We fully subscribe to the objectives of a scientific ecology for a universe whose resources must be taken stock of, monitored and preserved. We are, however, worried at the dawn of the twenty-first century, at the emergence of an irrational ideology which is opposed to scientific and industrial progress and impedes economic and social development. The greatest evils which stalk our Earth are ignorance and oppression, and not Science, Technology and Industry whose instruments, when adequately managed, are indispensable tools of a future shaped by Humanity, by itself and for itself, overcoming major problems like overpopulation, starvation and worldwide diseases.

(From the published version of the Appeal.)


The tobacco and asbestos industries made good use of the Heidelberg Appeal (or rather, of their own version of it).

  • The French cigarette lobby discussed the Heidelberg Paper with Sharon Boyse of British-American Tobacco. By this time the Appeal had been signed by 62 Nobel Prize Winners (out of 80 living ones...) and it was still making headlines. The suggestion was to bring Paul Dietrich (their main anti-WHO campaigner) into the operation, [[10]] Dietrich ran the Institute of International Health & Development, a front group controlled by Philip Morris, and his wife, Laura Jordan Dietrich was President Reagan's Ambassador for Human Rights at the UN in Geneva, and also a top official in the US State Department under John Bolton.]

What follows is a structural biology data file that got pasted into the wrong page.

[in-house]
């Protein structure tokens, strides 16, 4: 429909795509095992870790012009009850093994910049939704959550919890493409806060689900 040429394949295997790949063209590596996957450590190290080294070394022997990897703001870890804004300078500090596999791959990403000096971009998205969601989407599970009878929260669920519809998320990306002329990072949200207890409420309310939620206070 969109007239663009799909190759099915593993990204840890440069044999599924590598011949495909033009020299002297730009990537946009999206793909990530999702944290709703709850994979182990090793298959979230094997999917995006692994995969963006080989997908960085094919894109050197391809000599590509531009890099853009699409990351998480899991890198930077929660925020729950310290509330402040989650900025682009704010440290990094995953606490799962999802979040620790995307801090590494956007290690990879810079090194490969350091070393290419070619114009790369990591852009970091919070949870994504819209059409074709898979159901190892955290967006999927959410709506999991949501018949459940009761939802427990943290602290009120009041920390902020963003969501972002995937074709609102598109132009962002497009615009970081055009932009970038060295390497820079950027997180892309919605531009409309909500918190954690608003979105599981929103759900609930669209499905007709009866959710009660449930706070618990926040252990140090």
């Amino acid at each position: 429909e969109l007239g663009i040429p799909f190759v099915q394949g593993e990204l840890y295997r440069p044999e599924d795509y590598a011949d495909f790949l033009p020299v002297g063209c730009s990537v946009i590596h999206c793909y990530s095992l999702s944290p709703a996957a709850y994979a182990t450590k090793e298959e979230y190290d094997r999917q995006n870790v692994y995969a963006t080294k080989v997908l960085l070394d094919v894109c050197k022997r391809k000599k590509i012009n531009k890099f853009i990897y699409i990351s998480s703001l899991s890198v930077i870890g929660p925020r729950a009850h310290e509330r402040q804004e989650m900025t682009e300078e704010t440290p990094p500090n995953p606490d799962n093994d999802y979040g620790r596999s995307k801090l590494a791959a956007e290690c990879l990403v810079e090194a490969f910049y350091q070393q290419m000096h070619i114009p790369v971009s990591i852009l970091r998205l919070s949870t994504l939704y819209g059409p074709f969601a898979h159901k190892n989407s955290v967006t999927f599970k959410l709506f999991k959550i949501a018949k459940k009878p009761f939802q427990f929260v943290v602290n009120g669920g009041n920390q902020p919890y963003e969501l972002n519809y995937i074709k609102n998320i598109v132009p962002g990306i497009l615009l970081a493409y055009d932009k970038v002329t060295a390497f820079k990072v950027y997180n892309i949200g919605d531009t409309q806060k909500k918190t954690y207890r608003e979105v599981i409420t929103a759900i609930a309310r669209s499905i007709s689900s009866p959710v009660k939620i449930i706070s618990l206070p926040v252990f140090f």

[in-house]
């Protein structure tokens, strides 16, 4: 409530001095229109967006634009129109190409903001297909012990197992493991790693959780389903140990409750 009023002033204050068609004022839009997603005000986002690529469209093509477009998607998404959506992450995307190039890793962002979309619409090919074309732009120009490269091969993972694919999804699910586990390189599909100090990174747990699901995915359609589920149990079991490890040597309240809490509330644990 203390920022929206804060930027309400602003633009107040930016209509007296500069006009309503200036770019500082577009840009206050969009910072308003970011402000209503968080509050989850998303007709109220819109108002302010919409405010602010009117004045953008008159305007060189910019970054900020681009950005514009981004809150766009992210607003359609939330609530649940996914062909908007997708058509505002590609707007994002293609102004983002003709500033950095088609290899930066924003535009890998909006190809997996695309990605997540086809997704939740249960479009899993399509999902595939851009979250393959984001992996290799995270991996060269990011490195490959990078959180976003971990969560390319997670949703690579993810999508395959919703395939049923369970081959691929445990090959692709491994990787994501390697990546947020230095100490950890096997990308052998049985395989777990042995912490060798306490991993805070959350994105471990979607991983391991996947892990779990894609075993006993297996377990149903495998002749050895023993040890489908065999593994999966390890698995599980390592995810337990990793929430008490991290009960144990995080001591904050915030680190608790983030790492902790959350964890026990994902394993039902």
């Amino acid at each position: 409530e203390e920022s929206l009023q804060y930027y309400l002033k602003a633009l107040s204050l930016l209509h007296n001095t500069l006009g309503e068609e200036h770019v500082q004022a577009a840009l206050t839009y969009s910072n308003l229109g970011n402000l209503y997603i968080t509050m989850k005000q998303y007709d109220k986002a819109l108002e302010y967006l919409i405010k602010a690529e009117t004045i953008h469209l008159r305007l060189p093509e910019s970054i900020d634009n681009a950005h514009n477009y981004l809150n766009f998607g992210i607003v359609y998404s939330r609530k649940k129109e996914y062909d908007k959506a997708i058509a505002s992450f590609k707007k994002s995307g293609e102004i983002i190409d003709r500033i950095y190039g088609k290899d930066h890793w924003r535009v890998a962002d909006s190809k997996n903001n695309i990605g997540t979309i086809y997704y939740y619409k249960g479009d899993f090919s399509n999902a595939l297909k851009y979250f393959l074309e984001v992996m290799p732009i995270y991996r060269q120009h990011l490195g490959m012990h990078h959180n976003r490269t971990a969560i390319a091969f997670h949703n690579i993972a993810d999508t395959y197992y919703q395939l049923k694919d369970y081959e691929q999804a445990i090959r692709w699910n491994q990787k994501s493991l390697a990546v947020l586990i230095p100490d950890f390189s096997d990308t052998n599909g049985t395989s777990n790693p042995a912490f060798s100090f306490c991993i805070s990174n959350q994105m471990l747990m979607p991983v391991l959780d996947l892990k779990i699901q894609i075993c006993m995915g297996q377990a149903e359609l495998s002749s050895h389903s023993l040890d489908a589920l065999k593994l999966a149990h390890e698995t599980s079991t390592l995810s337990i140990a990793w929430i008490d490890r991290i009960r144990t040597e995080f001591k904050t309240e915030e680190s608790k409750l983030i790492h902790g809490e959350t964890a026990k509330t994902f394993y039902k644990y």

• S Fred Singer of SEPP characterised the Heidelberg Appeal as "a revolt by scientists tired of seeing science constantly politicized, used and mistreated" --- but he didn't specifically link it to climate change, except (once again) by juxtaposition. [[11]] Singer's wife, Candace Crandall characterised the Earth Summit as "an outrageously expensive bazaar of the bizarre, a sideshow of turtle-lovers, nuclear-power haters, breast-feeding advocates, Hollywood celebrities, and Third World kleptocrats intent on getting their hands on more of those good Yankee dollars." [[12]]
  • Fred Smith of the Competitive Enterprise Institute (CEI) reports to Tom Borelli at PM USA on his organisation's activities in mounting the Earth Summit Alternative at Rio. They are promoting "Alternative market-based environmental strategies." [[13]]
  • The Union of Concerned Scientists (UCS) release a document, "Warning to Humanity" on 10 November 1992 aimed at countering the implications of the Heidelberg Appeal. This carrying the signatures of 1,700 scientists who believed global warming had the potential to cause real problems, and about 40% of the scientists who signed the "Heidelberg Appeal" also signed the "Warning" document -- apparently supporting both.

    The Big Con

    This way, a vague motherhood statement on asbestos removal was converted in only a few months into an attack on global warming. can also be discerned in this later quote by the same author, Michel Salomon ... superbly cloaked in the requisite scientific "reasonableness" to make it acceptable to the layperson: [11]